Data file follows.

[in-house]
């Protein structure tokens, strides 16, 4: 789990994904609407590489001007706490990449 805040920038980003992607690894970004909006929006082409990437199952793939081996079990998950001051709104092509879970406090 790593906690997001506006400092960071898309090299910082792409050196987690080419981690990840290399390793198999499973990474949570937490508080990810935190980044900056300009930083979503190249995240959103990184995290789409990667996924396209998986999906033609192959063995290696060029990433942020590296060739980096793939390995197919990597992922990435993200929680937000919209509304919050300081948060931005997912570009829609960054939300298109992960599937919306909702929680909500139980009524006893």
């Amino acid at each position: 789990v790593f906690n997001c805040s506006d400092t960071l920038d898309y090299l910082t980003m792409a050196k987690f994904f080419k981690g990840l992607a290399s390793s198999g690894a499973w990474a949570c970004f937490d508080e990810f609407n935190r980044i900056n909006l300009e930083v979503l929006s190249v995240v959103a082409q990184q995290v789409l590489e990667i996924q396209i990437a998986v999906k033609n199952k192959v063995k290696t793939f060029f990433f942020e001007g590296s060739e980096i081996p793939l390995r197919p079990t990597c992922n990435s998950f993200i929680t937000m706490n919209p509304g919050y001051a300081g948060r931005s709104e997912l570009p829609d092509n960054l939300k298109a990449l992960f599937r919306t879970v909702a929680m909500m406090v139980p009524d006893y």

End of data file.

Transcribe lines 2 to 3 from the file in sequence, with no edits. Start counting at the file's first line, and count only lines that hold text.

């Protein structure tokens, strides 16, 4: 789990994904609407590489001007706490990449 805040920038980003992607690894970004909006929006082409990437199952793939081996079990998950001051709104092509879970406090 790593906690997001506006400092960071898309090299910082792409050196987690080419981690990840290399390793198999499973990474949570937490508080990810935190980044900056300009930083979503190249995240959103990184995290789409990667996924396209998986999906033609192959063995290696060029990433942020590296060739980096793939390995197919990597992922990435993200929680937000919209509304919050300081948060931005997912570009829609960054939300298109992960599937919306909702929680909500139980009524006893």
């Amino acid at each position: 789990v790593f906690n997001c805040s506006d400092t960071l920038d898309y090299l910082t980003m792409a050196k987690f994904f080419k981690g990840l992607a290399s390793s198999g690894a499973w990474a949570c970004f937490d508080e990810f609407n935190r980044i900056n909006l300009e930083v979503l929006s190249v995240v959103a082409q990184q995290v789409l590489e990667i996924q396209i990437a998986v999906k033609n199952k192959v063995k290696t793939f060029f990433f942020e001007g590296s060739e980096i081996p793939l390995r197919p079990t990597c992922n990435s998950f993200i929680t937000m706490n919209p509304g919050y001051a300081g948060r931005s709104e997912l570009p829609d092509n960054l939300k298109a990449l992960f599937r919306t879970v909702a929680m909500m406090v139980p009524d006893y």